Artificial intelligence - will teachers become both centaurs and cyborgs?

Posted on: 12 Apr 2024
Posted by: Will Scott

Will Scott, principal at Dame Allan’s Schools in Newcastle, considers the impact of artificial intelligence on teachers and the future of education.

As we make our way through 2024, a widely swinging debate rages on about the impact of artificial intelligence (AI), on everything from driving, to jobs, to the future of humankind. Futurologists may predict the myriad ways in which AI will improve our lives, or wreck them, but the majority - who, perhaps quite sensibly, don't closely follow sensational AI stories - note how useless their smart speaker is.  
It seems that the impact of AI will be felt “gradually and then suddenly” to quote Ernest Hemingway, as more of us come into contact with people using it in their work and firms invest in AI-enabled systems. Some even foresee "the end of work" as intelligent robots replace people across swathes of industry, necessitating a whole new structure for taxation and a universal basic income paid by the state to all.
So, how will this play out?  As a teacher, I'm particularly interested in the potential impact of AI in the education of children, the role of the teacher and the future of schools. It’s even more important when we consider that the North East has one of the highest rates of AI usage amongst pupils in the UK. Over a third (39 per cent) of pupils in the region are using it “all the time” to help with schoolwork, which is 10 per cent higher than the UK average. 

However, it is perhaps worth considering the nature and purpose of work for a moment.  

Humans need periods of struggle, difficulty, disappointment, success, and growth. Cycles of confronting meaningful challenge, experiencing failure, and finding ways to prevail are at the centre of the human experience and are necessary for our wellbeing: we all need purpose. I see this valuable cycle often in pupils from across Dame Allan’s Schools as they rise to new challenges, learning and developing resilience and confidence as they go. 

Compare a lion in the wild with a zoo animal. If we didn't have work, where else would we find our challenges and how would we estimate their value?  Would we spend our lives doing extreme sports, writing self-published novels and making Guinness Record attempts?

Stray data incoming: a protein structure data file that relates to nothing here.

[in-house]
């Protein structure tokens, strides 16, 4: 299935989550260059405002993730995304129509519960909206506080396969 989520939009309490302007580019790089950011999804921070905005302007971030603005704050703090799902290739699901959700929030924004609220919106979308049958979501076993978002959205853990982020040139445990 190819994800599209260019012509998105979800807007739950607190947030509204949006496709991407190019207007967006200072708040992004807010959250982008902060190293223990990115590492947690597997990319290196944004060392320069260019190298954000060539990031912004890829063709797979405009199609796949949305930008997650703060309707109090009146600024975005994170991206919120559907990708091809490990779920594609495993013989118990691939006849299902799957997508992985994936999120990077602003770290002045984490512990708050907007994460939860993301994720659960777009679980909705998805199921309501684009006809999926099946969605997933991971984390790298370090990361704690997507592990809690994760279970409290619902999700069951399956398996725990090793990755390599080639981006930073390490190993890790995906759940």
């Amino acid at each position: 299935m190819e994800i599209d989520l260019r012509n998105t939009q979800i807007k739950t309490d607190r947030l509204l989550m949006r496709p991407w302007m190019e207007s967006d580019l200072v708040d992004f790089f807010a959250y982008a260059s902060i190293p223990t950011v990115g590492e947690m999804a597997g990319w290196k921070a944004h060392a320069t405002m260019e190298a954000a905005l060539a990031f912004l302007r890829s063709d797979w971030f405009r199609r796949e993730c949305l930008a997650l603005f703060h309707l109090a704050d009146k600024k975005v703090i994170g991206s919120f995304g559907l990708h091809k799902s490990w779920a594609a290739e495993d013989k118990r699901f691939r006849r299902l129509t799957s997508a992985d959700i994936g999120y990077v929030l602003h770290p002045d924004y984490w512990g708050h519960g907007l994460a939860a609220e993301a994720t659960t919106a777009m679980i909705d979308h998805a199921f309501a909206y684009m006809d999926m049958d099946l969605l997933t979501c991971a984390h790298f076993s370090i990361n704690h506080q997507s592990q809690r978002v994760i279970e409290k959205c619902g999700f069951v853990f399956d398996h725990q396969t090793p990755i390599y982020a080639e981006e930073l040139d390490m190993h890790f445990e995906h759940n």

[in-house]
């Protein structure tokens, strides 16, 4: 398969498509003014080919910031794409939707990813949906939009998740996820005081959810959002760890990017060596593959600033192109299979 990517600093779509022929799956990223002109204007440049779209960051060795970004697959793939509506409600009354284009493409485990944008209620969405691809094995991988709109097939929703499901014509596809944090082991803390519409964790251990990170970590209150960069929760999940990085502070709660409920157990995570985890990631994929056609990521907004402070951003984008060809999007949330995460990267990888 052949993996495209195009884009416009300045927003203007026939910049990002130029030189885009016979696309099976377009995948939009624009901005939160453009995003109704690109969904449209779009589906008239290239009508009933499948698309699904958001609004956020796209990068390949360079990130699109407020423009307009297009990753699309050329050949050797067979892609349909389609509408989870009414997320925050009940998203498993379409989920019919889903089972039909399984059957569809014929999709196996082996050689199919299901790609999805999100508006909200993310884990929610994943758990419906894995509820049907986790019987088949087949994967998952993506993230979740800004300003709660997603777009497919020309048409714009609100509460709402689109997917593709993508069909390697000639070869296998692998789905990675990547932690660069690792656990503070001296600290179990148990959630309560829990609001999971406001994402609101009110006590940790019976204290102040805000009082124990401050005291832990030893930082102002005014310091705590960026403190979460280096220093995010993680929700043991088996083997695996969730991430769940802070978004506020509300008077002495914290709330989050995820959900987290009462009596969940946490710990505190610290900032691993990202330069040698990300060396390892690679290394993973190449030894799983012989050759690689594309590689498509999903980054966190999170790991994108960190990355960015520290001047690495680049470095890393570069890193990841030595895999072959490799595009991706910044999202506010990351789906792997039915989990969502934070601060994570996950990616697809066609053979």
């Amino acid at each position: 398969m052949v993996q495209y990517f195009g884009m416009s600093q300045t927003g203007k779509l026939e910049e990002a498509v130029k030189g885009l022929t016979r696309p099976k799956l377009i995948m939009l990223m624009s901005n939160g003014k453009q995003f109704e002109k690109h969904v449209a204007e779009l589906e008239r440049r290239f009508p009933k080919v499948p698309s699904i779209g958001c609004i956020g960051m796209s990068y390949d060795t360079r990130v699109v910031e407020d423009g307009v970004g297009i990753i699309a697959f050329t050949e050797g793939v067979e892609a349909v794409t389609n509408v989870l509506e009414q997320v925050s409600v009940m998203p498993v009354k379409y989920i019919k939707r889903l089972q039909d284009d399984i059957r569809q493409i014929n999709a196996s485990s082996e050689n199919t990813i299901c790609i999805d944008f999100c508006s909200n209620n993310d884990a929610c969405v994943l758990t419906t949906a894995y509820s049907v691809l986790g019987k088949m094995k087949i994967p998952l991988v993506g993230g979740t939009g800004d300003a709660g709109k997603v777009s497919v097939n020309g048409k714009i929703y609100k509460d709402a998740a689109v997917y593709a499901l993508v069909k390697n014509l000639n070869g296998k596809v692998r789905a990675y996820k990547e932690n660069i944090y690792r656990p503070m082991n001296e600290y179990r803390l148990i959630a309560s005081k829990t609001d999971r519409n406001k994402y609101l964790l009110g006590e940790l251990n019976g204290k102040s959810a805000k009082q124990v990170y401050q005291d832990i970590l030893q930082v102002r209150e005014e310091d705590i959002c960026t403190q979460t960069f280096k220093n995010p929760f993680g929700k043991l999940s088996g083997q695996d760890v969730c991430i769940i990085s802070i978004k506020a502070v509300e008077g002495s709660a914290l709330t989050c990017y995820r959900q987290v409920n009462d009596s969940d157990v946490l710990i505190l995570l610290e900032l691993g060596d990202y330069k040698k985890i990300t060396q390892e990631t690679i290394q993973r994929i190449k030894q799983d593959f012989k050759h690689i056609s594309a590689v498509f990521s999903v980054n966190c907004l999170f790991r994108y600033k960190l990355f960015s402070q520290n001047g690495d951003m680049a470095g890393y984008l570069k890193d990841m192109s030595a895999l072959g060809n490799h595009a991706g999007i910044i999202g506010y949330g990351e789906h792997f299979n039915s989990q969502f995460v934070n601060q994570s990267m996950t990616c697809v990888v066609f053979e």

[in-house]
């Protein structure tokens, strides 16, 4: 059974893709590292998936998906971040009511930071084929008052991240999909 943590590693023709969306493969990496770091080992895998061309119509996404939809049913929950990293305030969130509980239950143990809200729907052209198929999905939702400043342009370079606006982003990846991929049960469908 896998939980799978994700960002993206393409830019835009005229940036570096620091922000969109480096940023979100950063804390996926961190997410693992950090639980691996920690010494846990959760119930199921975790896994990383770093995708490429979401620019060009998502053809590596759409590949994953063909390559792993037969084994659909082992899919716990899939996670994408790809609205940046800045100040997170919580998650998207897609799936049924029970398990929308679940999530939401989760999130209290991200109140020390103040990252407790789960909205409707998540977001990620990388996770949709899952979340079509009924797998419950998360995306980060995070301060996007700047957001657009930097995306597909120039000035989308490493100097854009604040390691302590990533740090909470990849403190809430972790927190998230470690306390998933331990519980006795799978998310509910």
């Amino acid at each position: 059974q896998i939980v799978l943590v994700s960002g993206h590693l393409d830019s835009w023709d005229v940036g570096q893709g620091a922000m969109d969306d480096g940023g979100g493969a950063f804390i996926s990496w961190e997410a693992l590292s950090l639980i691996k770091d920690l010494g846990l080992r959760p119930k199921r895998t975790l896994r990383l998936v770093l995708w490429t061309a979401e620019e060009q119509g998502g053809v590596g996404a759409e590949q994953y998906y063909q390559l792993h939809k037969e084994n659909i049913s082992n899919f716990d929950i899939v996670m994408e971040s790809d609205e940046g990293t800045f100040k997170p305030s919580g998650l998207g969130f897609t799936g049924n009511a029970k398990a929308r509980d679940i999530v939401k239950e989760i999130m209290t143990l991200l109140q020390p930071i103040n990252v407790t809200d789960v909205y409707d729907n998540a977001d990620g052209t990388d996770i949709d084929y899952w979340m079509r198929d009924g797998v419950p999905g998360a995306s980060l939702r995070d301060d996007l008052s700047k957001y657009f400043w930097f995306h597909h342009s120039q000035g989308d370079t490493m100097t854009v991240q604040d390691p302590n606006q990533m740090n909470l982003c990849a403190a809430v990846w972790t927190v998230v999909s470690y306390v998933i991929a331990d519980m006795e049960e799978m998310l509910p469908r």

I don't only believe that work is necessary for meaning in our lives. It is also possible to foresee humans continuing to be necessary for work, despite the development of AI.  A recent Harvard Business School study noted that the more multi-faced the role, the less it is at risk of complete automation.  The authors coined the terms “cyborg” and “centaur” to describe those who were able best to benefit from AI in improving their productivity, the former being those who intertwined AI with their human input and the latter being able to divide up their work to hand off the more AI-suited parts while focusing on their areas of expertise. 

And this, I think, gives us a clue about the future of schools and learning.  Teachers have a multi-faceted role, from caring for children to inspiring them, working with them creatively to help them learn and develop. It is a hugely social role and the benefit to children is not, as we know, just a narrowly academic one.  

But will our work change?  Absolutely, and AI will provide an increasingly large toolkit for us to work more effectively, making the best use of our valuable time. For example, AI can streamline administrative tasks, such as lesson planning and report writing, allowing teachers more time for the human, pastoral aspects of their roles. At Dame Allan’s, we are excited to embrace this change and have recently appointed an AI lead to chart the way ahead. 

Over the years to come, teachers will possibly become both “cyborgs” and “centaurs”, even as we grow the next generation of adaptable and multi-skilled citizens to face the challenges and opportunities of the future.  

About Will Scott

Will Scott is the principal of Dame Allan's Schools.